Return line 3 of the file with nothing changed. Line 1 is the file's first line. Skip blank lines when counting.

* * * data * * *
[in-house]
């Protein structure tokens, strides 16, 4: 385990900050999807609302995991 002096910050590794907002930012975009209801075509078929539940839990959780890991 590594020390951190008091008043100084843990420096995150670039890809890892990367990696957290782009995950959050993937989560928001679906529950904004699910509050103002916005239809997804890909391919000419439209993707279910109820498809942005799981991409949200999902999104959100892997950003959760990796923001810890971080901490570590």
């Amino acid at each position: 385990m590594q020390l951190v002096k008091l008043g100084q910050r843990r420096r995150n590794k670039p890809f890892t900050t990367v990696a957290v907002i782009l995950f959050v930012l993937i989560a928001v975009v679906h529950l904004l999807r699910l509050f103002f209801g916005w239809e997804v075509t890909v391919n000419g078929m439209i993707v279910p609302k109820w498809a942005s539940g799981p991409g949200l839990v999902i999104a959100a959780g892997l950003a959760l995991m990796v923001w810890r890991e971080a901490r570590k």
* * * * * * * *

């Amino acid at each position: 385990m590594q020390l951190v002096k008091l008043g100084q910050r843990r420096r995150n590794k670039p890809f890892t900050t990367v990696a957290v907002i782009l995950f959050v930012l993937i989560a928001v975009v679906h529950l904004l999807r699910l509050f103002f209801g916005w239809e997804v075509t890909v391919n000419g078929m439209i993707v279910p609302k109820w498809a942005s539940g799981p991409g949200l839990v999902i999104a959100a959780g892997l950003a959760l995991m990796v923001w810890r890991e971080a901490r570590k």